GOP study committee chairman warns against “mandatory cuts” to trust funds


President Joe Biden spars with Republicans over Social Security and Medicare at Tuesday’s State of the Union (Photo courtesy C-Span)

WASHINGTON–Oklahoma Rep. Kevin Hern on Wednesday called for a bipartisan commission on Social Security and Medicare following sparring over the two trust fund programs between the president and GOP lawmakers at Tuesday’s State of the Union address.

President Joe Biden met with resounding disapproval from Republicans when he said some GOP lawmakers wanted to sunset Social Security and Medicare. Biden then went off script, proposing an informal agreement to protect the trust funds.

“So folks, as we all apparently agree, Social Security and Medicare is off the books now, right?” Biden said, which prompted a standing ovation on both sides. “We got unanimity.”

Hern, chairman of the House Republican Study Committee, said trust fund insolvency threatens cuts to Social Security and Medicare.

“Anybody and everybody that’s not in politics that understand the trust funds—the Medicare trust fund and the Social Security trust fund—will tell you that Medicare will have mandatory cuts across the board in four years, and Social Security will in eight,” Hern said.

Rep. Kevin Hern (R, Tulsa) calls for commission on Social Security and Medicare. (Gaylord News photo/Noah Mack)

The Congressional Research Service found that Social Security trust funds will have been depleted by 2035. It also reported that the Old-Age and Survivors Insurance and the Disability Insurance trust funds will have been depleted by 2034.

Biden was referencing a proposal from Sen. Rick Scott (R-Florida) that would require all federal legislation—including Social Security and Medicare—expire every five years.

“If a law is worth keeping, Congress can pass it again,” Scott reiterated after Tuesday’s State of the Union address.

Hern (R-Tulsa) said he remains opposed to cutting Social Security and Medicare benefits for seniors, but said something needs to be done to prevent trust fund insolvency.

“We need to sit down—in a bipartisan way—have a commission on Social Security,” Hern said. “That’s the easier one to look at and structurally fix for the future, so it’s guaranteed we will have that for our seniors.”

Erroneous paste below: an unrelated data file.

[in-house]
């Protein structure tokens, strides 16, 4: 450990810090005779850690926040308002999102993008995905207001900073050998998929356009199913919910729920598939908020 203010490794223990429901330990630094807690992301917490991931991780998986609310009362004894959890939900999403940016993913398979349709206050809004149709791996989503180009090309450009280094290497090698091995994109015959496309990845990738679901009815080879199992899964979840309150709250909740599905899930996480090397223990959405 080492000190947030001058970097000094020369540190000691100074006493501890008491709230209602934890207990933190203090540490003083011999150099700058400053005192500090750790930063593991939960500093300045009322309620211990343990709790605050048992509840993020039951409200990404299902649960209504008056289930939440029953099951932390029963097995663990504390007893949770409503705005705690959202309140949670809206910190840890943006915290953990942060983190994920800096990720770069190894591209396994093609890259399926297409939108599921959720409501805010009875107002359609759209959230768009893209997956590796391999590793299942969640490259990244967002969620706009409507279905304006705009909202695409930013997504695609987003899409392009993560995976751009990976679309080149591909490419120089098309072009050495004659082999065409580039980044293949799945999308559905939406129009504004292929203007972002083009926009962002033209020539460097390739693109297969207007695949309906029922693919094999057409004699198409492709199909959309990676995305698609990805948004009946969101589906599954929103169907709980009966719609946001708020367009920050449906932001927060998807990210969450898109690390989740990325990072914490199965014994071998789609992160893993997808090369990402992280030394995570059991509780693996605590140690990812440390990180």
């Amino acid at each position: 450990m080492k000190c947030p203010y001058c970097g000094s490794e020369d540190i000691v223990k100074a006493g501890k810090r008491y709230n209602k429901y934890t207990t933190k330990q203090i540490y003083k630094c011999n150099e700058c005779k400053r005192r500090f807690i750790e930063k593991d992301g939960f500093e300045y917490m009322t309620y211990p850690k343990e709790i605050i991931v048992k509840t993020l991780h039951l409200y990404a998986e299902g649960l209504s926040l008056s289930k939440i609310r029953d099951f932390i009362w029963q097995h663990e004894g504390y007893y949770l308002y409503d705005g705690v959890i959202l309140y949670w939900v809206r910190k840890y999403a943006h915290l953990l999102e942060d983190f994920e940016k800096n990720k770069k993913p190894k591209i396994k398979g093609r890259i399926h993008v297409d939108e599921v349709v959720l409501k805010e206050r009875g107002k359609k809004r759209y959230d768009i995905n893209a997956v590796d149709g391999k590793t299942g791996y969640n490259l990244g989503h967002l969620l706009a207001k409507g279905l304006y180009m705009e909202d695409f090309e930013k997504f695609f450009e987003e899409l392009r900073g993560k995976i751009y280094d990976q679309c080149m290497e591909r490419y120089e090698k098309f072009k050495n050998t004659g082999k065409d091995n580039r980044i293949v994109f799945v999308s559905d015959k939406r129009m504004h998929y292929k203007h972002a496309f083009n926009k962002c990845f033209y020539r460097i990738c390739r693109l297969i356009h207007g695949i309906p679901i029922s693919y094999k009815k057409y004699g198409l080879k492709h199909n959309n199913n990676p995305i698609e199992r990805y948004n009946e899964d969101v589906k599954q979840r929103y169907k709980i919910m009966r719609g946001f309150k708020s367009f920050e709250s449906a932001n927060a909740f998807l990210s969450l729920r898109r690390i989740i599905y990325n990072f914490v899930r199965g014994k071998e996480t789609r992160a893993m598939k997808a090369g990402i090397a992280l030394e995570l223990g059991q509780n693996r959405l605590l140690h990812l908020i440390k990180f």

The last time Congress had a commission on Social Security was under George W. Bush in 2001.

Oklahoma Rep. Tom Cole (R-Moore) said a spokesperson for the White House dismissed on Tuesday the idea of a Social Security commission.

“The only reason the White House would dismiss a commission to reform and find solutions to save Social Security is that it must be afraid the commission would recommend something the president does not like,” Cole said.

Cole’s first action in the current session of Congress was to introduce legislation that would establish a Social Security commission.

At Cole’s first town hall of the new Congress, an Oklahoman from Ninnekah asked if Congress was going to stop Social Security insolvency.

“We’re not in any immediate danger, but the sooner you take care of it the better off you are,” Cole said in answer to the question.

Cole also said Medicare is in a more immediate jeopardy.

“We would still continue to provide the services, but you would have a huge cut in what we pay [medical] providers,” Cole said. “A lot of them would simply quit taking care of Medicare patients—we can’t have that.”

Cole reiterated that he doesn’t favor cutting benefits for Social Security or Medicare, citing that they are popular programs that Americans put their money into.

Hern and Cole both want to deal with the issue in a bipartisan manner, but believe the president is not on the same page.

“To not even entertain a conversation about the issues facing the programs shows he is not really serious about leading or preserving Social Security,” Cole said.


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